Who is this Paul anyway?


This is a follow-up to the post on biblical canon, I suppose. I’ve always wondered about the place of Paul’s epistles in the Bible – why exactly are they there? My (simplistic) line of reasoning in questioning this is that the Old Testament was accepted by Jesus, and most of the New Testament is supposed to be a historical record of the time of Jesus and writings by his apostles – where does Paul fit into this? Sure, he writes rather detailed theology, but what separates him from any other author who does this, such as C. S. Lewis?

Even putting aside disputes over their authorship, the main reason Paul is in the Bible is that he is regarded as an apostle like the original twelve, albeit appointed by Jesus only after his (Jesus’s) death. His miraculous conversion was recorded in the Acts of the Apostles – written by Luke, an associate – perhaps disciple – of Paul’s. Peter (bona fide apostle – arguably Jesus’s appointed lieutenant) apparently referred to Paul’s writings as scripture – this point might have convinced me if not for the fact that the New Testament canon did not exist then and Peter was clearly not referring to the Hebrew bible (Old Testament), which would have been a closed canon then. Did he have another intended meaning for the original Greek word? Did he, perhaps, simply mean that they were useful for instruction, just as many of today’s bible commentaries are?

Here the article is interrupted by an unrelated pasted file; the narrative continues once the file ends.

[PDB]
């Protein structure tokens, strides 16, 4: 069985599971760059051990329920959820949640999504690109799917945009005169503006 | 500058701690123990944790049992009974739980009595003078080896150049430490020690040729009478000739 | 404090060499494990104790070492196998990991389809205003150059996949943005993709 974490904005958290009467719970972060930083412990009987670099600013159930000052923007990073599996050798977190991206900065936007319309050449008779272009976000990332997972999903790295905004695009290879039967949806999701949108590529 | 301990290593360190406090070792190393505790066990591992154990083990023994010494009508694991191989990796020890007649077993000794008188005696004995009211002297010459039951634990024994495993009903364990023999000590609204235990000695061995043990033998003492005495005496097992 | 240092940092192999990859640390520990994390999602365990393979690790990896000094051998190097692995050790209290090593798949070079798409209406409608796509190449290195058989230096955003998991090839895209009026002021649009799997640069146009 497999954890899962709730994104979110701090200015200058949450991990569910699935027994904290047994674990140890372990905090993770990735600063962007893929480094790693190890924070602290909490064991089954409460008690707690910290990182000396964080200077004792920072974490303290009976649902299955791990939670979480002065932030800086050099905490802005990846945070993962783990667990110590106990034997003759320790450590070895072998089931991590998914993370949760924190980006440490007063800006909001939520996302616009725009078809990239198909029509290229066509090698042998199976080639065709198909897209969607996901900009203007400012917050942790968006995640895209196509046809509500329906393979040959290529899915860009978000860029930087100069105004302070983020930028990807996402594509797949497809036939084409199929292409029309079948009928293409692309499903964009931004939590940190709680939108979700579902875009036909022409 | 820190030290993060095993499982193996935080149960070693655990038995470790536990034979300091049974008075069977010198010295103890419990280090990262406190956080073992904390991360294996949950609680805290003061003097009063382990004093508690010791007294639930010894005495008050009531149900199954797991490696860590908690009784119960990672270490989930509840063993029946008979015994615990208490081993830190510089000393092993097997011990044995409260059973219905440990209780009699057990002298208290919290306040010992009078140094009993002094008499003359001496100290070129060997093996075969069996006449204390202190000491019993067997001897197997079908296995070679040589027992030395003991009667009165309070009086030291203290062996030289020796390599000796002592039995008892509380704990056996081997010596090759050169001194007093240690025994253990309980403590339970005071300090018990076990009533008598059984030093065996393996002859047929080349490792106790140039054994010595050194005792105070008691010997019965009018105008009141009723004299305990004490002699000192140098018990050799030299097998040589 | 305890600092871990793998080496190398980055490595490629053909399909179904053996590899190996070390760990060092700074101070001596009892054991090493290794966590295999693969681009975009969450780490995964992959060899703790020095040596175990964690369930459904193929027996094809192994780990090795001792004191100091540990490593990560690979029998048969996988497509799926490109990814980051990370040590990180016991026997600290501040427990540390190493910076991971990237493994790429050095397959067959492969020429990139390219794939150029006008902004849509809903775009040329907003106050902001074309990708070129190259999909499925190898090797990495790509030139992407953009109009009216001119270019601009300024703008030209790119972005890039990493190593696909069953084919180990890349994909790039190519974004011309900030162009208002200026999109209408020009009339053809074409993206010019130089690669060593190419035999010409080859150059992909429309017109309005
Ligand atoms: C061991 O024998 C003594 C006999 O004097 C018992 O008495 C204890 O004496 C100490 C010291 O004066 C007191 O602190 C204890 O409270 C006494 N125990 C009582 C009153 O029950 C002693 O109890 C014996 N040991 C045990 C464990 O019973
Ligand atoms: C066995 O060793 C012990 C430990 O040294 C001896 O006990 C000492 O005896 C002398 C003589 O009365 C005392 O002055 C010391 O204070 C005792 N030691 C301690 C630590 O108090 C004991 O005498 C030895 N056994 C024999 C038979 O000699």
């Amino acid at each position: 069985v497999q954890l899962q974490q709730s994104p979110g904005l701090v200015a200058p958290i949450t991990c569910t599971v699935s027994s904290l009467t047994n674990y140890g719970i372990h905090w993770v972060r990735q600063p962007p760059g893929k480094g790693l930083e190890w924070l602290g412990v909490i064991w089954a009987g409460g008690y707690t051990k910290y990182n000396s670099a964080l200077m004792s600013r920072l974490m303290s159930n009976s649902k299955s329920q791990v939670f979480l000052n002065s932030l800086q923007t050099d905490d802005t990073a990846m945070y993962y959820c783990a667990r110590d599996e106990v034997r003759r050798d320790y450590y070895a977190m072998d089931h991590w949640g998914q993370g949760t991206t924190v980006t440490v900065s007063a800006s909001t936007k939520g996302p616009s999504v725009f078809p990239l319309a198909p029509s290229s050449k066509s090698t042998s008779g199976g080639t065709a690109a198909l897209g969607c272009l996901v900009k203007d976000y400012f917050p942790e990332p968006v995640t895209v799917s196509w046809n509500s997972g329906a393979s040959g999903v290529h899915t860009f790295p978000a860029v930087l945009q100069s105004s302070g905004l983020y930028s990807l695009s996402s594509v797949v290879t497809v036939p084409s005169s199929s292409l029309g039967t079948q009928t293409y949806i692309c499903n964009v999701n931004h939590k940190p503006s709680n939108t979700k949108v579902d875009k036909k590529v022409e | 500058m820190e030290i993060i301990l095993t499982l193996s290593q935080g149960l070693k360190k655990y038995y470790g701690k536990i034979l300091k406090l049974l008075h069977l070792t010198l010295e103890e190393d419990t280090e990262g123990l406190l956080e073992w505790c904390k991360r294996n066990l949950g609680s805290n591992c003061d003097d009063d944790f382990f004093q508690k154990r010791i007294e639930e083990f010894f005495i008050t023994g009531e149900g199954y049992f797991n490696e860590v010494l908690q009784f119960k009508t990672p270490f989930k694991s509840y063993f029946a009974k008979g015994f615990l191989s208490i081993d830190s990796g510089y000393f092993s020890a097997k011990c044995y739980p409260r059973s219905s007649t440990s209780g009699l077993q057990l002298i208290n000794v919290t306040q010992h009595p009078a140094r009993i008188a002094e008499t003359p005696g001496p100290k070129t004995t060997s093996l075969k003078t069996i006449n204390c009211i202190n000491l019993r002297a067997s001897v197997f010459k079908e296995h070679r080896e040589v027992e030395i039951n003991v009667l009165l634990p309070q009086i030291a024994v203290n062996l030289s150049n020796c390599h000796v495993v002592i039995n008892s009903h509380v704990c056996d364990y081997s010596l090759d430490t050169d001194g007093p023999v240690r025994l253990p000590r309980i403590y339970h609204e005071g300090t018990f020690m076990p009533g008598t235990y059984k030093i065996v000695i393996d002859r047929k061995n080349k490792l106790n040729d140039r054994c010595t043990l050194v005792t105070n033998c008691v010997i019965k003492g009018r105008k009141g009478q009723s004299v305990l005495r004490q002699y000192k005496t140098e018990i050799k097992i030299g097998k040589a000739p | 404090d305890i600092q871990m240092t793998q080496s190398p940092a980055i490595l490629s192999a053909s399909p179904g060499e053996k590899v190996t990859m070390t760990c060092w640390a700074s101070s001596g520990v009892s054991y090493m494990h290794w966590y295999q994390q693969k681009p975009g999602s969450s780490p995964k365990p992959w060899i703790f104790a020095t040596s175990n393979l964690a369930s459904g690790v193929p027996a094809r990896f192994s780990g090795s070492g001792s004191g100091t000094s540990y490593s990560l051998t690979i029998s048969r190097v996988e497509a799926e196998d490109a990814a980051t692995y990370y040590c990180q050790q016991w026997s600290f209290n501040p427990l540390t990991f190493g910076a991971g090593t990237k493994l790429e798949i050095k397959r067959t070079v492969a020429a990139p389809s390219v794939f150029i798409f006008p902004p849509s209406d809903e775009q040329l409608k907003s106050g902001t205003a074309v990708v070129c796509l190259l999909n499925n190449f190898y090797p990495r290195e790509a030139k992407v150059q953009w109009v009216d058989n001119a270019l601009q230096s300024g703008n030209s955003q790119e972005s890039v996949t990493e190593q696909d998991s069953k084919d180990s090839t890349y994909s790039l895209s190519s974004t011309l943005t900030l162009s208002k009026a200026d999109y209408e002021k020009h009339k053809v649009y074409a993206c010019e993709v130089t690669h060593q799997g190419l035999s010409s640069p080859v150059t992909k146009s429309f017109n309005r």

I am making a number of assumptions here, but in the absence of actual knowledge, I find it difficult to simply accept the veracity of all these claims, and the scriptural status of his letters – and in so doing (effectively) offer up my life to be guided by those writings.


Posted on March 23, 2016, in Faith. Bookmark the permalink. Leave a comment.

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